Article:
By Mike Treen, Unite Union National Director
(Reprinted from The Daily Blog)
Nobel prize winner Paul Krugman highlights the growing inequality in this article in the New York Times. The left wing slogan that the “the rich get richer” is a fact of almost perverse power. The most recent period of expansion in the USA the top 1% got 95% of the income gains. They did this after creating the crisis in the first place. So instead of being put in prison for fraud and negligence they continue to rob us blind.
It is little wonder that some of the 1% are beginning to worry that “the pitchforks are are going to come for us” as US entrepreneur Nick Hanauer wrote recently in Politico in an open letter to “my fellow zillinaires”.
If you’re 35 or younger, the New Zealand you grew up is in many ways remarkably different to people older than you. One of the most profound differences is in the degree of income inequality.
Over the last three decades New Zealand there has been a step change in inequality — we’ve gone from being one of the most equal to one of the most unequal countries in the developed world.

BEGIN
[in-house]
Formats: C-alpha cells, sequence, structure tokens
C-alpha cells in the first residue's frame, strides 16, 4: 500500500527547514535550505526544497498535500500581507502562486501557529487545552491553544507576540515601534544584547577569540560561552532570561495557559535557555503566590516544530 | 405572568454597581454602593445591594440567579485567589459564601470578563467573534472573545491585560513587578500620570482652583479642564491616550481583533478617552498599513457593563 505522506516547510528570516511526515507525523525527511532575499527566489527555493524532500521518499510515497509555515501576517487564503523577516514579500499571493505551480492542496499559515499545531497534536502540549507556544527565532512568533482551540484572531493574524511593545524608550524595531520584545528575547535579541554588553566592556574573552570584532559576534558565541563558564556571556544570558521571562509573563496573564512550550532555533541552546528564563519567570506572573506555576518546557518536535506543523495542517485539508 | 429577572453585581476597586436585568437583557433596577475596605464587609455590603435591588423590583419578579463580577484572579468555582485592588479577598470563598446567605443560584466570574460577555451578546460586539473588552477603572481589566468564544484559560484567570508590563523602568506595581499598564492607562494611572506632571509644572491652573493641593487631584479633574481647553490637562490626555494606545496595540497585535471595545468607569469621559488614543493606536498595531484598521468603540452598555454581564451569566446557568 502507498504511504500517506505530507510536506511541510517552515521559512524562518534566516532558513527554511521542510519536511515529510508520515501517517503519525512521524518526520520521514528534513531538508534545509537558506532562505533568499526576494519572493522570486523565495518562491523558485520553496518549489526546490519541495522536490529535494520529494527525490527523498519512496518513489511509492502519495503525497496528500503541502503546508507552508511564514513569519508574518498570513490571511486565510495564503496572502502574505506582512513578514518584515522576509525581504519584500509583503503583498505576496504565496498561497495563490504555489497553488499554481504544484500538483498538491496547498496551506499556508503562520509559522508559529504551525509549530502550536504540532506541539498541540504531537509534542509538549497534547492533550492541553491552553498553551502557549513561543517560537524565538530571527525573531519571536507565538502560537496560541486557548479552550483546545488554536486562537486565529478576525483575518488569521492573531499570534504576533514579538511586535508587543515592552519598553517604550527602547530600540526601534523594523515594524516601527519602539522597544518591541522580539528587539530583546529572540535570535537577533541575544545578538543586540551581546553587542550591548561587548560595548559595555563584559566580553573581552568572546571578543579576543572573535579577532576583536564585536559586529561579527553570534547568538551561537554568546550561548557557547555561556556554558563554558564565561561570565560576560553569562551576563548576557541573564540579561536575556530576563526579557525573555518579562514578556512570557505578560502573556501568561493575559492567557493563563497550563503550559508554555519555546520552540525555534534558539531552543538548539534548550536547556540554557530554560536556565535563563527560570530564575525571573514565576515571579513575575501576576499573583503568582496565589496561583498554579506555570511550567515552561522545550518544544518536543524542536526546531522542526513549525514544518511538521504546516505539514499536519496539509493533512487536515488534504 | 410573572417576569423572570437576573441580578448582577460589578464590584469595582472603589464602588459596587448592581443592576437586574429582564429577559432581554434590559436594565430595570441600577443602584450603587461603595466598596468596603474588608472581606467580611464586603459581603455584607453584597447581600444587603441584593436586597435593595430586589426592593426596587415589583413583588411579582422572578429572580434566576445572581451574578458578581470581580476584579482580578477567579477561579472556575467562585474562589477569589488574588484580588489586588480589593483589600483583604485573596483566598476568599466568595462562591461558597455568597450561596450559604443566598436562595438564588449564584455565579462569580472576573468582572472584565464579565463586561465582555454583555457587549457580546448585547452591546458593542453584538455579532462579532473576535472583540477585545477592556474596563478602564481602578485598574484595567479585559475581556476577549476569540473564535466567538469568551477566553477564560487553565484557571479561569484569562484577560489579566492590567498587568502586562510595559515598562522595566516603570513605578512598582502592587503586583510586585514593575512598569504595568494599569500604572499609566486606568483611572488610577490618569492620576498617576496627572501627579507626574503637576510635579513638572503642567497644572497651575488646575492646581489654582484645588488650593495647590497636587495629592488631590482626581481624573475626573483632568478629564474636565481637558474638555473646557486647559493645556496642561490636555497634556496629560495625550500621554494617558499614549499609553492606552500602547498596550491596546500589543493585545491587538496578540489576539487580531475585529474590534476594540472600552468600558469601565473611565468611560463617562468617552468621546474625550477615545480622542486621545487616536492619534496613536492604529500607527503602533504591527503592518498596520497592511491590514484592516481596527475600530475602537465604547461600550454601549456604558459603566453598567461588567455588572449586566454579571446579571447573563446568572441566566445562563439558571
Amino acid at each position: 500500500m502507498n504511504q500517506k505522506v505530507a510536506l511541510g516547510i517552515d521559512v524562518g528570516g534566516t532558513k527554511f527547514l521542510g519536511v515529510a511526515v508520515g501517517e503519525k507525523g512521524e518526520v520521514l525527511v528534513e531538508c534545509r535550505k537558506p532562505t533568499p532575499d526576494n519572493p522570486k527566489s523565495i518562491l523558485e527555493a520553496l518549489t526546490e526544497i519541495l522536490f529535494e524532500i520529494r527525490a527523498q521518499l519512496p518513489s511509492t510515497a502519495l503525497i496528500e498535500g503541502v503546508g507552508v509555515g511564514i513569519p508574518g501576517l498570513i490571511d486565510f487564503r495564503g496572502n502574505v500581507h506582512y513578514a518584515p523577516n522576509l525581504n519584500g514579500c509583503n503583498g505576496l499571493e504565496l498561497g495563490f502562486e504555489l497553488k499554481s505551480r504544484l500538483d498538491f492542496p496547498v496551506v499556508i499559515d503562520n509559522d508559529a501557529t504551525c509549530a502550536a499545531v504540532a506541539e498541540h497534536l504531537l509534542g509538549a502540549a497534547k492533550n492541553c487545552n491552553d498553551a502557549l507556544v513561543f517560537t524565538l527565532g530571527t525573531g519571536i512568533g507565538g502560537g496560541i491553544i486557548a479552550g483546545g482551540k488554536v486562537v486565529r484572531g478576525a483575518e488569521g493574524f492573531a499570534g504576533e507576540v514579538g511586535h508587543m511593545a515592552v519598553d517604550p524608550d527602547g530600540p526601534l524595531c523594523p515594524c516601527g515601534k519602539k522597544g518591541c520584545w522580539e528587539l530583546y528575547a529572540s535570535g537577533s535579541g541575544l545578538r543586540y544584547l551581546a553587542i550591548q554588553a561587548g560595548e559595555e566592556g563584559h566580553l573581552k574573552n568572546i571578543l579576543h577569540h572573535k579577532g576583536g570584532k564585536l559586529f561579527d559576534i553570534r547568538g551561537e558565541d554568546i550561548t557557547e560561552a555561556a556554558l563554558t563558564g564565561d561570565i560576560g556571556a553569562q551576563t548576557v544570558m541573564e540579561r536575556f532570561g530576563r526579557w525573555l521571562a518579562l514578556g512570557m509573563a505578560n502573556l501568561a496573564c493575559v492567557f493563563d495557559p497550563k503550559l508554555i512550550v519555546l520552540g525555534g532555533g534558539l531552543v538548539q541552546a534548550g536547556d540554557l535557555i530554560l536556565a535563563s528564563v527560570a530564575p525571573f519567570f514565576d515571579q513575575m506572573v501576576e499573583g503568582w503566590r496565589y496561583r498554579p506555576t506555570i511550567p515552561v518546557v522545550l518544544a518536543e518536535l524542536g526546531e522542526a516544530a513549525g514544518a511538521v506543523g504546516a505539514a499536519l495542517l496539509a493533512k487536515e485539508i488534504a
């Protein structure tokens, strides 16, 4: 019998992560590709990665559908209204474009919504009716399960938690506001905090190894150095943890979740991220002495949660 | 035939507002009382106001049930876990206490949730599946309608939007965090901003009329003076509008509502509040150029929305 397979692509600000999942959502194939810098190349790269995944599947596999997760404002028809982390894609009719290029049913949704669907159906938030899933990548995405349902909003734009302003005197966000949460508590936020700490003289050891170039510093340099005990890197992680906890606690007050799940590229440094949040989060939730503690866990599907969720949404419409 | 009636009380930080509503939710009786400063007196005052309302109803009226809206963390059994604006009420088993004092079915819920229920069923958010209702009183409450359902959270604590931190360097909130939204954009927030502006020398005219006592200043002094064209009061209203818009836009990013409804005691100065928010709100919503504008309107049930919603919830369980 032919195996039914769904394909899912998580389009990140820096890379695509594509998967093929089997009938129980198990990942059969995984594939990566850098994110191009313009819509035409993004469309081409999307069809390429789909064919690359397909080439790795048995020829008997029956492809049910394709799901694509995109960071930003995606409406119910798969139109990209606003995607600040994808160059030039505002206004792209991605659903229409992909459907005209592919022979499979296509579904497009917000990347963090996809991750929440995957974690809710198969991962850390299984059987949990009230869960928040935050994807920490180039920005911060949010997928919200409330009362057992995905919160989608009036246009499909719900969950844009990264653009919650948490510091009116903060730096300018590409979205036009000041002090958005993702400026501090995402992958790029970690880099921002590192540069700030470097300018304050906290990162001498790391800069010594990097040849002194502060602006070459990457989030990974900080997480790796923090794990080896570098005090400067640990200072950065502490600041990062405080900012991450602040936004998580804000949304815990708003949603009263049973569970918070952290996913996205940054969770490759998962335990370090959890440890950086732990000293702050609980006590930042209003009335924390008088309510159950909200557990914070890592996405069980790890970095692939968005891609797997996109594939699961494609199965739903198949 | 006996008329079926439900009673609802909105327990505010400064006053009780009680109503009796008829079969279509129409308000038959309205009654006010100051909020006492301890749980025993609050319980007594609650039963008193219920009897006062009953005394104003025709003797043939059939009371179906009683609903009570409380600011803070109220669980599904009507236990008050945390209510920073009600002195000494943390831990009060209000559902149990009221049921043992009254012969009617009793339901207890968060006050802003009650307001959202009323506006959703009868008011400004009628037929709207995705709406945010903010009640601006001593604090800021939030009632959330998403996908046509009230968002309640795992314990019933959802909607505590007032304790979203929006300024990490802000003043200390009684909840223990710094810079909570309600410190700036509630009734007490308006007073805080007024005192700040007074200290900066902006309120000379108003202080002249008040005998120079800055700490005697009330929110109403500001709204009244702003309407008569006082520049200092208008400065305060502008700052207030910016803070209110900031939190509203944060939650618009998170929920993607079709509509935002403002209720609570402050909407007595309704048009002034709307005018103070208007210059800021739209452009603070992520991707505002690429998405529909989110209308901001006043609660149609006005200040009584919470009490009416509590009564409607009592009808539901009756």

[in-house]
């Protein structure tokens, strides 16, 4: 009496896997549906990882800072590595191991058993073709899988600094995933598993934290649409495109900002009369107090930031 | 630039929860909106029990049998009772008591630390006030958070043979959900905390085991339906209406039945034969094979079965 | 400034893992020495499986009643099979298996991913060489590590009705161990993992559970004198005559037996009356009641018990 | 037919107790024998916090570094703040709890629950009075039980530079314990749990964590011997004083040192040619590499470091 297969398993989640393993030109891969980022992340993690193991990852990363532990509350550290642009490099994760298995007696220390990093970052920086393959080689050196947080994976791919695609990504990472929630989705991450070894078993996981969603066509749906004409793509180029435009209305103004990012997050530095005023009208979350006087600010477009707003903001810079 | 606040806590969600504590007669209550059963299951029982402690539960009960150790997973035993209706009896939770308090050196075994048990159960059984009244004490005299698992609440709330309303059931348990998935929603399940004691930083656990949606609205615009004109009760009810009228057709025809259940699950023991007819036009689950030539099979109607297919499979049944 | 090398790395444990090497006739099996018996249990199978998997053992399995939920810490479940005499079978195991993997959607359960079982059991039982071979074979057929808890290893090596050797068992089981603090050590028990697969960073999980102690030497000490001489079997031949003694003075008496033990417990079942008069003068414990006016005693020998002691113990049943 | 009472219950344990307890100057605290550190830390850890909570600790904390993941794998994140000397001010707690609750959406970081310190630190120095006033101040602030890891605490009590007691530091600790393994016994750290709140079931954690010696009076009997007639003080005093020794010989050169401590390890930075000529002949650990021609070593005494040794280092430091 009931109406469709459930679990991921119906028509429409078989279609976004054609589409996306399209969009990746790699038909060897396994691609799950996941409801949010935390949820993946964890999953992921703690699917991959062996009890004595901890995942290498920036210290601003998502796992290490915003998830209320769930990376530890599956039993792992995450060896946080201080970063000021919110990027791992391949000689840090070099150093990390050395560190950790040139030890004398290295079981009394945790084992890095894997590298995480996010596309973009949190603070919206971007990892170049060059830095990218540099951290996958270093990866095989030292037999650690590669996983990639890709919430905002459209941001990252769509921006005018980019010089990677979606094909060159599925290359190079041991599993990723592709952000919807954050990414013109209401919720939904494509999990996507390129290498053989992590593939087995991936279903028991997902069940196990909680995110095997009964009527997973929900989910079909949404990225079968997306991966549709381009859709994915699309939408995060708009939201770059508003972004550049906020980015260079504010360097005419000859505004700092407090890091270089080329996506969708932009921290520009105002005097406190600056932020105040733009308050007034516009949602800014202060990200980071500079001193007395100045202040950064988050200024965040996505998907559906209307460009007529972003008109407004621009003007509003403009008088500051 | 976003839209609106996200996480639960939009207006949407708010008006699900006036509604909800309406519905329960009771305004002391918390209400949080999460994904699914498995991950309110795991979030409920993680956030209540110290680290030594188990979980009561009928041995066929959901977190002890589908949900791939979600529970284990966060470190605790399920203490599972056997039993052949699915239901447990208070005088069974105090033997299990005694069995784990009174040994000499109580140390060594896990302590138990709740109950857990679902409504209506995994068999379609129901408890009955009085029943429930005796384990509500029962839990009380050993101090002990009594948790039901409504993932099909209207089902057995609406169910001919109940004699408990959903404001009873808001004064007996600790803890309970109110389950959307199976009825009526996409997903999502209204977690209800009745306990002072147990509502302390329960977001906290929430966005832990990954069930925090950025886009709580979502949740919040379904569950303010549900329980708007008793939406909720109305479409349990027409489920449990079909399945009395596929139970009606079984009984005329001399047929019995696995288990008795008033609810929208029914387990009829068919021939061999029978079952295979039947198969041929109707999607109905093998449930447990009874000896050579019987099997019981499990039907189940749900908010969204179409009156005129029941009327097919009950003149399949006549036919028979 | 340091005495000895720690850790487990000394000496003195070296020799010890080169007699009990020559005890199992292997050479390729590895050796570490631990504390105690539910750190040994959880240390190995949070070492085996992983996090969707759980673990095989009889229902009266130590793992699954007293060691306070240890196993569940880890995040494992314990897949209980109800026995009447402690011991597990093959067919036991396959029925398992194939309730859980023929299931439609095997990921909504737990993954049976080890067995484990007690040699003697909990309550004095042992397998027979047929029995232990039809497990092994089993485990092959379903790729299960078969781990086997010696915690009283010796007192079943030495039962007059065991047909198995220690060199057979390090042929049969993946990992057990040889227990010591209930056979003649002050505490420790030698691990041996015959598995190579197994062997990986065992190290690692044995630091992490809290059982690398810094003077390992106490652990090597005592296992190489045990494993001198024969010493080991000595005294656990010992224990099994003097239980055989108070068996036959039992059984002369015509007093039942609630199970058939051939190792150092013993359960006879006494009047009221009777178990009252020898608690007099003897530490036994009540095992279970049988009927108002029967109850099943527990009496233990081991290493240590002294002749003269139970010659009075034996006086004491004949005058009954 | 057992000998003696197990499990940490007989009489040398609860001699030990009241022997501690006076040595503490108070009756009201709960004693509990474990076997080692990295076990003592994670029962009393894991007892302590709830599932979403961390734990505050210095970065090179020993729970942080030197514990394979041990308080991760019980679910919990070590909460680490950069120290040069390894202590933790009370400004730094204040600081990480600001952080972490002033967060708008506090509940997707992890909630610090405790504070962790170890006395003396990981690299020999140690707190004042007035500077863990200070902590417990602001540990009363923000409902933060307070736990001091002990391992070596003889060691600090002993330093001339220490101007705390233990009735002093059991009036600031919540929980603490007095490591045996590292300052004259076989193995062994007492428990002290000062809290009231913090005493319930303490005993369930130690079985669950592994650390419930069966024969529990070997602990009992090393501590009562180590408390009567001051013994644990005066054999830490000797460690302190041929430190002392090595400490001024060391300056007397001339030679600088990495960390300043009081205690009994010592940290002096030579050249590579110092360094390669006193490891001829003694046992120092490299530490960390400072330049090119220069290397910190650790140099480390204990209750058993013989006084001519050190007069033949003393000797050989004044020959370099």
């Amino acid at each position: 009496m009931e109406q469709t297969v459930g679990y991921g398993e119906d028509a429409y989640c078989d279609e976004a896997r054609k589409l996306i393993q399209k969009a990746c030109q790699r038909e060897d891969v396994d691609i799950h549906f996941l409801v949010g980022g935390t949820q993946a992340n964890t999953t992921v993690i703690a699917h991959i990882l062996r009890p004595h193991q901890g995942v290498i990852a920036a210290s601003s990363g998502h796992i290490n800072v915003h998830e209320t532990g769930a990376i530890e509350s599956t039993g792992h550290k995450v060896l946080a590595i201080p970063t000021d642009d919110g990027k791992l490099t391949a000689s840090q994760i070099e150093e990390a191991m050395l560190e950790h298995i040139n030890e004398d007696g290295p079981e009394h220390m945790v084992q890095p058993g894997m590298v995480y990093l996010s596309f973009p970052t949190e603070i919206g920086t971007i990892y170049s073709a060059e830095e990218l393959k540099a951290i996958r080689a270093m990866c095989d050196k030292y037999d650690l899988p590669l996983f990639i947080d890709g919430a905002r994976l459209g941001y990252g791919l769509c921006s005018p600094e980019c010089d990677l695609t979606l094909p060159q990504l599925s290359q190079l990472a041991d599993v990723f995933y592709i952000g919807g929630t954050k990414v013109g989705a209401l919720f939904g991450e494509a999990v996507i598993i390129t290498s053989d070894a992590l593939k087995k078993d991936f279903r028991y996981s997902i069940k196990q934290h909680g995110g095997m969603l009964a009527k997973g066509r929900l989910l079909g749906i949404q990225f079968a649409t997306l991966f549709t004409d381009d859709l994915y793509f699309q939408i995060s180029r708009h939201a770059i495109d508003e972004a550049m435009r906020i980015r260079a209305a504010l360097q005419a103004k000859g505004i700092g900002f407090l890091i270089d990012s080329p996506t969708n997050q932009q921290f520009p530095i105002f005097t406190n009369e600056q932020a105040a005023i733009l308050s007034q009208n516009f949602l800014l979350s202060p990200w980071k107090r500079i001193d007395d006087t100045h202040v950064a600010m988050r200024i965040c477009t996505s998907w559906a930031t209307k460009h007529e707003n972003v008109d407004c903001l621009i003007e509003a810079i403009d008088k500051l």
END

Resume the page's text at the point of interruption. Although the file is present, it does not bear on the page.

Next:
Our income inequality increased very rapidly in the late 1980s and ’90s — faster in fact than in any other wealthy country. Since then the rest of the world has caught up with us. Over these decades a big gap between rich and poor has opened up.
Over that time we’ve seen:
- The top incomes double
- The bottom half of incomes barely changed
- The current trend shows no sign that this ‘step change’ to inequality will be reversed
How did this happen?
- Tax cuts gave big breaks to higher income earners
- Welfare benefit cuts of up to 20% reduced incomes for New Zealand’s poorest
- Changes to employment law weakened the bargaining power of low-paid workers so they found it harder to win pay increases
- Rising unemployment means fewer people earning wages and more people reliant on much lower welfare benefits
It doesn’t have to be like this (6/10)
It doesn’t have to be like this (5/10)
It doesn’t have to be like this (2/10)